You have reached the Canadian website for Human Kinetics. Only orders shipping to a Canadian address can be completed on this website.


If you wish to continue click here, or contact the HK Canada office directly at 1-800-465-7301. If you wish to select the HK website for your region/location outside of Canada, click here

GENERAL: Is the BMI (body mass index) a good indicator of body composition and body fatness?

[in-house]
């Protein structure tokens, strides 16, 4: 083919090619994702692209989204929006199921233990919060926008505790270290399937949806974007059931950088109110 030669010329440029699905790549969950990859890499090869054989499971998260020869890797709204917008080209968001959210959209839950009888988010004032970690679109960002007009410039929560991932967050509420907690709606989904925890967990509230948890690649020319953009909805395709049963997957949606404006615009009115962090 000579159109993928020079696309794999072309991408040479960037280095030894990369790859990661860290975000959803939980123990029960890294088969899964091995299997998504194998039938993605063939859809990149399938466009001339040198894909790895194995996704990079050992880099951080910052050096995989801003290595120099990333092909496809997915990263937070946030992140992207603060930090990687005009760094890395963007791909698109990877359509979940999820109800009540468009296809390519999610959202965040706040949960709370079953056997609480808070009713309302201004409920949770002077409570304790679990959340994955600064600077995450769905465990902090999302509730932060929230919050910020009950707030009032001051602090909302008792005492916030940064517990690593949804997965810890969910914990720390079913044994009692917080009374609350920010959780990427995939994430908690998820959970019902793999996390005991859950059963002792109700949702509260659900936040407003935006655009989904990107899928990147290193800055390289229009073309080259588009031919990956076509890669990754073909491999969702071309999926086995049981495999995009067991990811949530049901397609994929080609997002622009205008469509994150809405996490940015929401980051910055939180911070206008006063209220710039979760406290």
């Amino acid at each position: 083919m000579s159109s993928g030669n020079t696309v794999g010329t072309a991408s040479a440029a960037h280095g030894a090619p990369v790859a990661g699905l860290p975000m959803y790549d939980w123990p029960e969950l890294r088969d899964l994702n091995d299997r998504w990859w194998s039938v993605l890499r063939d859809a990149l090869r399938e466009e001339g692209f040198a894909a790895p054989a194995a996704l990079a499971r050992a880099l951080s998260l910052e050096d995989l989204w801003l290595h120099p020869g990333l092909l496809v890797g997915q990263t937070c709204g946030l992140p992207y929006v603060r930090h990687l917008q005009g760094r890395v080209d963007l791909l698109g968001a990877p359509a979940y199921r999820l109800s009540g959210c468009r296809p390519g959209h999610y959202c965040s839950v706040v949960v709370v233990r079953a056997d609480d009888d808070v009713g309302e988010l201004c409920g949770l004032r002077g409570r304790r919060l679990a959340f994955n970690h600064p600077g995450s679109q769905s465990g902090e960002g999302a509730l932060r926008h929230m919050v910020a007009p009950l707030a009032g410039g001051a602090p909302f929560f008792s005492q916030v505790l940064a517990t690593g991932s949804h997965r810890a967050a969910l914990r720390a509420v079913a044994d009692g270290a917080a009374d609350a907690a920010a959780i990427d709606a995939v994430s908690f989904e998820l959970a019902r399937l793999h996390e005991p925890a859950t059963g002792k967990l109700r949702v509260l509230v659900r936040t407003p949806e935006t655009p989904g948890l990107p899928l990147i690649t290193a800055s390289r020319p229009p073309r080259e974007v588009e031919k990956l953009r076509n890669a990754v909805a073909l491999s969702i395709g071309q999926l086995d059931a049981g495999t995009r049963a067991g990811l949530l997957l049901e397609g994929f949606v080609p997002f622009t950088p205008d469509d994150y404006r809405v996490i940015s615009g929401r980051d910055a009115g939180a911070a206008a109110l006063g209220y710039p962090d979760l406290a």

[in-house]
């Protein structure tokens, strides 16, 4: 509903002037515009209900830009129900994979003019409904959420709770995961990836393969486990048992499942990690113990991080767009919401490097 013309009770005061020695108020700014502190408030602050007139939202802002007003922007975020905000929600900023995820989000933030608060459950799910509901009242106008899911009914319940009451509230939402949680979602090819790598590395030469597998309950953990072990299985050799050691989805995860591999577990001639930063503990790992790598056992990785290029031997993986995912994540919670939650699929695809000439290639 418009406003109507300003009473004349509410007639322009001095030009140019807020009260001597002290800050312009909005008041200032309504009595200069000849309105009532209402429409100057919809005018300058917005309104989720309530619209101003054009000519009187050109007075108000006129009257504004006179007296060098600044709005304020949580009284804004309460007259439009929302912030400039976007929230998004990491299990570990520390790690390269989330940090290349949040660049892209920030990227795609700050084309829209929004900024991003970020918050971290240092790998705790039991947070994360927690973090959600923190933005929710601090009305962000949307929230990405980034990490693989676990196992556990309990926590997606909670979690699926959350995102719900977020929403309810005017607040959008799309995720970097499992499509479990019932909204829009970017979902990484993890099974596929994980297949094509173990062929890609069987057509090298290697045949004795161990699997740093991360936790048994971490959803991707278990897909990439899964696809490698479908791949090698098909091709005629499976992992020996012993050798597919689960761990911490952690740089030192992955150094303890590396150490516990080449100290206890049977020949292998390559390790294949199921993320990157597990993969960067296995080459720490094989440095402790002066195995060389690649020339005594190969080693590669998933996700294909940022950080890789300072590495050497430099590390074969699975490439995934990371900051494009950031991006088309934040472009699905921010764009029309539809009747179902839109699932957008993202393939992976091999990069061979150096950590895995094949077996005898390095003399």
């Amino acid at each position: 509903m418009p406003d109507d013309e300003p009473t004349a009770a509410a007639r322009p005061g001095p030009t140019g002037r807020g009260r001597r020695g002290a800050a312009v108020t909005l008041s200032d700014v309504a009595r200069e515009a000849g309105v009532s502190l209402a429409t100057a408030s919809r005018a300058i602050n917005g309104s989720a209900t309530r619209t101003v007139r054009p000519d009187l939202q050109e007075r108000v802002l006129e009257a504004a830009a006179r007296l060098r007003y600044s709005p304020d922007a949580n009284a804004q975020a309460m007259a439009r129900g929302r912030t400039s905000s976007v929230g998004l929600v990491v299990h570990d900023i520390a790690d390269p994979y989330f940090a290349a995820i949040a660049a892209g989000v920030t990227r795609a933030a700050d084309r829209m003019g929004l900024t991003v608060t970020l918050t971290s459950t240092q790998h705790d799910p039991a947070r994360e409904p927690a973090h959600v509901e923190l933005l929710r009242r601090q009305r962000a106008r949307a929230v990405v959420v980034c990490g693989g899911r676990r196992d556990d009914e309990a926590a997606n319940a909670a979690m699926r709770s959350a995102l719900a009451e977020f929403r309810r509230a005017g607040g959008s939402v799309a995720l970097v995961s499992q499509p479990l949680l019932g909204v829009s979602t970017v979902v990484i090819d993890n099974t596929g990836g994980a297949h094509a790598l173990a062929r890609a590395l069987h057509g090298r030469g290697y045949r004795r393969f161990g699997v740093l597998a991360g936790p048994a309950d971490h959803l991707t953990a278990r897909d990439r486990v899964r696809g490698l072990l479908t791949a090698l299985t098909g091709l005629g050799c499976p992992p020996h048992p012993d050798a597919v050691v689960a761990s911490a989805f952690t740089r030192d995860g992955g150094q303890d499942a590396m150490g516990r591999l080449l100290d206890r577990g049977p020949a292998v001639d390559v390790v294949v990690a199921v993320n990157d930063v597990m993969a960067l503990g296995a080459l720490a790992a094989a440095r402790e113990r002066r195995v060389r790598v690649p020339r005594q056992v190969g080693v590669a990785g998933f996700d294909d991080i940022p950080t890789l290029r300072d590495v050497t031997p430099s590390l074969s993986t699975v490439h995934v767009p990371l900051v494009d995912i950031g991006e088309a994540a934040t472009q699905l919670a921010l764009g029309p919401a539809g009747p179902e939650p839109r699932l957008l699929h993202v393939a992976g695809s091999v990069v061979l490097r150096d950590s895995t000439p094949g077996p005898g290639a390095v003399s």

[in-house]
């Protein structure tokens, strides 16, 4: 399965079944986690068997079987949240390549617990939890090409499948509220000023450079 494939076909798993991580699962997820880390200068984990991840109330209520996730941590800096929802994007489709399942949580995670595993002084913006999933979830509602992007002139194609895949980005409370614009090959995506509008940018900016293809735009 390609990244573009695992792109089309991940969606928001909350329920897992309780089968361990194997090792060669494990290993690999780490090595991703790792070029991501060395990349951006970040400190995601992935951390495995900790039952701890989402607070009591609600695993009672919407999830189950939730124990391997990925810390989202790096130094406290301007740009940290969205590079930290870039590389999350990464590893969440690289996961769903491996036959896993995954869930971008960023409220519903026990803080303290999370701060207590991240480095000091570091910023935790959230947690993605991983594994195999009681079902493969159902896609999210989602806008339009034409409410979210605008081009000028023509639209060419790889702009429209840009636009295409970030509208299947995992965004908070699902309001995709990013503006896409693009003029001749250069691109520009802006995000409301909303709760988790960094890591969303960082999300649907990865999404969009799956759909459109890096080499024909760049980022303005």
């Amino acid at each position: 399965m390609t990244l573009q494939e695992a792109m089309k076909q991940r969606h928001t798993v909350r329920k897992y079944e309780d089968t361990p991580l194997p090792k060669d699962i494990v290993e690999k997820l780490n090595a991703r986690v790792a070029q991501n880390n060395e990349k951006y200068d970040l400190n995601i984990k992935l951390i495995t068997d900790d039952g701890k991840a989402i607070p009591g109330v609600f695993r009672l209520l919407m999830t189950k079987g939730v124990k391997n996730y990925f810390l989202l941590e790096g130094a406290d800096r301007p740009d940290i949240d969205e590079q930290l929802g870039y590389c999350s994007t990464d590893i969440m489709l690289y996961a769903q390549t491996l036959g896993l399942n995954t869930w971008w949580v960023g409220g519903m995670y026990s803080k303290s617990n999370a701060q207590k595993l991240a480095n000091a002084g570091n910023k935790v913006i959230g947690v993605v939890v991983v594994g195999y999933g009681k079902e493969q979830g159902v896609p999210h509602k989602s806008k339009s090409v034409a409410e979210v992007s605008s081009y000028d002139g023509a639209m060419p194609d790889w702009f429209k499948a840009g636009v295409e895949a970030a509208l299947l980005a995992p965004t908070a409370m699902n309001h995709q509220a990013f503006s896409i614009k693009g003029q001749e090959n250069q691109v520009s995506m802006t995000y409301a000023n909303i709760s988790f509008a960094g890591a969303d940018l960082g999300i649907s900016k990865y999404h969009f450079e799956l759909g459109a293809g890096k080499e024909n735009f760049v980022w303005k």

The body mass index (BMI) uses a formula that includes height and weight. It is often used in research because it requires measurements that are easy to get (height and weight). Because it is easy to measure and does not require a lot of equipment, BMI can be easily assessed for large numbers of people. Still, the BMI has its limitations as a method of assessing body composition and body fatness. Both the BMI and height–weight charts have the problem of classifying some muscular people as overweight when they really are not. This is because people who have a lot of muscle can be high in weight without having too much body fat. This is a good reason for making many assessments for body composition, including measurements such as skinfolds as shown in the Fitness for Life textbooks. These measurements are a more accurate indicator of body fatness than BMI. To review information on BMI and other measurements, refer to lesson 8.1 of the Fitness for Life: Middle School textbook and lesson 13.1 of the Fitness for Life, Sixth Edition high school textbook.